Thursday, May 9, 2013.  Chaos and violence continue, Nouri stomps his feet over the possibility of peace to the north, the counterinsurgency practice in Iraq gets evaluated by a US colonel, we look at WikiLeaks, Bradley Manning and Lynne Stewart, service organizations offer testimony at today's Senate Veterans Affairs Committee hearing and more.

Lynne Stewart is a US political prisoner.  For the 'crime' of issuing a press release, she was eventually tossed in prison.  The'crime' happened on Attorney General Janet Reno's watch.  Reno has her detractors who think she was far too tough as Attorney General.  She also has her supporters who see her as a moderate.  No one saw her as 'soft.'  Reno had her Justice Department review what happened.  There was no talk of a trial because there was no crime.  No law was broken.  The Justice Department imposes guidelines -- not written by Congress, so not laws -- on attorneys.  Lynne was made to review the guidelines and told not to break it again.  That was her 'punishment' under Janet Reno.  Bully Boy Bush comes into office and the already decided incident becomes a way for Attorney General John Ashcroft to try to build a name for himself. He goes on David Letterman's show to announce, after 9-11, that they're prosecuting Lynne for terrorism.

Eventually tossed in prison?  Even Bully Boy Bush allowed Lynne to remain out on appeal.  It's only when Barack Obama becomes president that Lynne gets tossed in prison.  It's only under Barack that the US Justice Depart disputes the judge's sentence and demands a harsher one (under the original sentence Lynne would be out now).  Lynne's cancer has returned.

Her husband Ralph Poynter  and Mya Shone and Ralph Schoenman provide an important update this week:

A major milestone has been reached in the struggle for Lynne Stewart's freedom. Lynne Stewart wrote on April 26 to confirm that the Warden at FMC Carswell recommended Compassionate Release to the Federal Bureau of Prisons.
“So Happy that the Compassionate Release was granted at Carswell and we are on the road!!!
"Who DID It? --- The People Yes – and we certainly deserve a VICTORY and this is one for sure!!”
With this dramatic development, the International Campaign to Save the Life of Lynne Stewart crossed a critical threshold. We directed our attention immediately to Charles E. Samuels, Jr., the Director of the Federal Bureau of Prisons.
Following two expedited communications from former Attorney General Ramsey Clark, a probation officer charged with inspecting the residence designated for Lynne Stewart's recovery was dispatched to the home of her son, attorney Geoffrey Stewart. Soon afterwards, we were notified that the residence was approved.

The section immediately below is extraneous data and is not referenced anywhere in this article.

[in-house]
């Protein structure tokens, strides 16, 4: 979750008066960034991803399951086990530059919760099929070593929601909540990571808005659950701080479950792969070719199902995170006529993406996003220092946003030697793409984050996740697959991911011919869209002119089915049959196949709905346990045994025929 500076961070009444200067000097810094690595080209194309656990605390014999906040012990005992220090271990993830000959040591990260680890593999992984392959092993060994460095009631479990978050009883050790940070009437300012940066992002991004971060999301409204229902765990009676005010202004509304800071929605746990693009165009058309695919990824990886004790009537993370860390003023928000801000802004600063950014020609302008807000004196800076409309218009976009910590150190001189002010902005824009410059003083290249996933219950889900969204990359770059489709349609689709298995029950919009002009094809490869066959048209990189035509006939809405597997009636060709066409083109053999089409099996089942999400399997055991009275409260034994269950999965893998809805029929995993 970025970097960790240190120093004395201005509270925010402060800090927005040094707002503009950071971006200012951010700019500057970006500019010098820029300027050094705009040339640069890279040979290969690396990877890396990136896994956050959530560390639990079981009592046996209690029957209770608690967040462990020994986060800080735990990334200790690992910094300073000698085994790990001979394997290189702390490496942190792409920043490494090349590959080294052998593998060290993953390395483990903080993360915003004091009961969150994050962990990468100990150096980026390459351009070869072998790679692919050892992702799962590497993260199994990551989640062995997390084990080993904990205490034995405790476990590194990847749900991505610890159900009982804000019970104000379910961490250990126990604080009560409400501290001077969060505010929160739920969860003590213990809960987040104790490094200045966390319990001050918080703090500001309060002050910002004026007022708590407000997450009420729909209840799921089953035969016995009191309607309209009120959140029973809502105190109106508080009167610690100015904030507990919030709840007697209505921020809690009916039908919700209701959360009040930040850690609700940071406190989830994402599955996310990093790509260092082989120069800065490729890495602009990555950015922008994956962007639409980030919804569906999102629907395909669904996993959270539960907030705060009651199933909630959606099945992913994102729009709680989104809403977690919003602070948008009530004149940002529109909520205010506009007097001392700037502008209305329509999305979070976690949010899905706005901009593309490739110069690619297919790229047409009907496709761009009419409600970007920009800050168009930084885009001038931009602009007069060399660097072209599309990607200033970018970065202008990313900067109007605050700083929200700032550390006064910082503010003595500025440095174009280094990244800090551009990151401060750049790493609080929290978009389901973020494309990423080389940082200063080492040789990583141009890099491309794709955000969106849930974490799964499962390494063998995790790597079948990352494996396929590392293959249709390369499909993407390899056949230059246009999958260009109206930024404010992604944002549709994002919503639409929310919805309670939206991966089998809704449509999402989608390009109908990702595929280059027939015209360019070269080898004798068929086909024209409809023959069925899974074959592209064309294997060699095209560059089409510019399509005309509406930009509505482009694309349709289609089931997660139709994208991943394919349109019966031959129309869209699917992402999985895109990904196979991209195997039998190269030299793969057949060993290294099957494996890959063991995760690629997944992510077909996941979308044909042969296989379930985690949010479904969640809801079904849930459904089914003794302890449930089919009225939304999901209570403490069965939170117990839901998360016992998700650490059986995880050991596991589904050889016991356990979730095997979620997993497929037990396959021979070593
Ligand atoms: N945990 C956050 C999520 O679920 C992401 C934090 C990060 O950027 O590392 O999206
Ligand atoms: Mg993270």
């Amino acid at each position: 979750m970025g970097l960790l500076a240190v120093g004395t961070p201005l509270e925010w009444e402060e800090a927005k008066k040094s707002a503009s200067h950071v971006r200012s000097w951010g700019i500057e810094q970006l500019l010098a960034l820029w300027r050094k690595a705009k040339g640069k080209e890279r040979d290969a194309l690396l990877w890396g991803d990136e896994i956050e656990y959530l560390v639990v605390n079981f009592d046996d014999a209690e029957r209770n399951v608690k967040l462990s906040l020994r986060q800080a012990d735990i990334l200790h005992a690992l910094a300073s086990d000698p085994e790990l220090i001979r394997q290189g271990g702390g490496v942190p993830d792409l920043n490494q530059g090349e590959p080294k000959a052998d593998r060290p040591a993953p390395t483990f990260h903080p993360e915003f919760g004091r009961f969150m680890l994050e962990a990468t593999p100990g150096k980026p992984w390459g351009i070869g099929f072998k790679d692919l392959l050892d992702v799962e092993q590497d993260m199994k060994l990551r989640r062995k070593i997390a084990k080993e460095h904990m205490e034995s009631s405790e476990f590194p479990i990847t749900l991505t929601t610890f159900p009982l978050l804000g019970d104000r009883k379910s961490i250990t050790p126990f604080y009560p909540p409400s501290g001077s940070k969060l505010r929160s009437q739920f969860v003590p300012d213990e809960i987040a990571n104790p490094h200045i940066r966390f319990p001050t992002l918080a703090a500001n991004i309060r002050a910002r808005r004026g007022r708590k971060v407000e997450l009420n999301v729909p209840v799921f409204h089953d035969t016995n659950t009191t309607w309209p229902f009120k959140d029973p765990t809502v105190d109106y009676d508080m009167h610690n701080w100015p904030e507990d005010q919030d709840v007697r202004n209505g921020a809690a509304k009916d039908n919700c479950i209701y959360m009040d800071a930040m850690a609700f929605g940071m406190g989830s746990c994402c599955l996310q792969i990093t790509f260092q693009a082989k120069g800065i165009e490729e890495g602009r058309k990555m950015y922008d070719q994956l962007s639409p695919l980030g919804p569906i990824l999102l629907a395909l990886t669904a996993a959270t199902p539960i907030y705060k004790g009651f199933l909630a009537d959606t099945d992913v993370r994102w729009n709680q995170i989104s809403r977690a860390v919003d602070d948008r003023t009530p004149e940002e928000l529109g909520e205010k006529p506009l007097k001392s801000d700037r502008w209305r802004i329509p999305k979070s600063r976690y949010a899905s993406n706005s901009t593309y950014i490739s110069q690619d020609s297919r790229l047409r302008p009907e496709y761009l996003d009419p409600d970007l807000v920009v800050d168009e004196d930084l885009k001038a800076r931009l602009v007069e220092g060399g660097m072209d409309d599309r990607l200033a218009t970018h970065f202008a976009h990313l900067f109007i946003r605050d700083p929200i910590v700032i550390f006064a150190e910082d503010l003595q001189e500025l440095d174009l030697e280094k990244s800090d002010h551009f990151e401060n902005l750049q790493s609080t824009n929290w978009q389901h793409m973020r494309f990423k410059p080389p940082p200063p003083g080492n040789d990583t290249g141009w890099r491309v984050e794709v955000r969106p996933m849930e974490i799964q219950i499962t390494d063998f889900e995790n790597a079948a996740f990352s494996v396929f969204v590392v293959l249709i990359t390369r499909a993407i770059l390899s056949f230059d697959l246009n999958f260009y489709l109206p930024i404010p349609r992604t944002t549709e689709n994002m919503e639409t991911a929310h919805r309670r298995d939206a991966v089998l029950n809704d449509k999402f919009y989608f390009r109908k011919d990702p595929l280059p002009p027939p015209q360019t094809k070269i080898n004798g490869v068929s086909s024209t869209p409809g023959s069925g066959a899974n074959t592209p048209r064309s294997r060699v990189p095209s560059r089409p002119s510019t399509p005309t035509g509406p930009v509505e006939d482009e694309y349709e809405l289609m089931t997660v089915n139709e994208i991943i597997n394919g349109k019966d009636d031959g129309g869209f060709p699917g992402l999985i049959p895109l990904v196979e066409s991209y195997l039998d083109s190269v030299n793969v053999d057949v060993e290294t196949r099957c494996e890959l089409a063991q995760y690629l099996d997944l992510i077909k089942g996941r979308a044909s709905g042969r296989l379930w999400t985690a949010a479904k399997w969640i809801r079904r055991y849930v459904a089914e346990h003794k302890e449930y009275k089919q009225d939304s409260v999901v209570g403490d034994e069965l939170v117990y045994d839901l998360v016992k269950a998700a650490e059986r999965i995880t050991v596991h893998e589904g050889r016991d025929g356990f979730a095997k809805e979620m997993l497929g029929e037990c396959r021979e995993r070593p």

Thus, another hurdle has been overcome, paving the way for Lynne Stewart's Compassionate Release.
There is no time to lose. Lynne Stewart has been in quarantine for several weeks at FMC Carswell since her white blood count dropped precipitously. As Ramsey Clark wrote to BOP Director Samuels:
"Further medical tests reveal that the cancer that had metastasized rapidly to her lungs, lymph nodes and shoulder remains aggressive. If the series of chemotherapy treatments slowed its spread in certain areas, it has not attenuated in her lungs. … The sustained treatment and preparations by the medical team at Memorial Sloan Kettering Cancer Center in New York City are critical to her survival.”
This is the moment to intensify our global mobilization. We must prevail upon the director of the Bureau of Prisons to file the motion for compassionate release with Judge John Koetl, the sentencing judge.
Among the latest signers are: Fr. Miguel d’Escoto Brockmann, Bianca Jagger, Margaret Ratner Kunstler, Mark Lane, Noam Chomsky, Medea Benjamin, Rosa Clemente, Kathy Kelly, James Ridgeway and William Blum. 

On Law and Disorder Radio last month, Michael Ratner (Center for Constitutional Rights) provided the work address for BP Director Charles E. Samuels, Jr.:

Charles E. Samuels Jr.
Federal Bureau of Prisons
320 First Street, NW
Washington, DC 20534

Lynne's been there when people have needed her -- everyone from so-called 'respectable' people to people no one else would help.  That's how she earned the title of "The People's Attorney."  She never should have been put in prison in the first place and she needs to be out now to get the treatment she needs, to have the support system of her family and her friends (and a support system is very important when you're being treated for cancer).  She turns 74 this year.  She's not a threat to anyone and she needs to be home.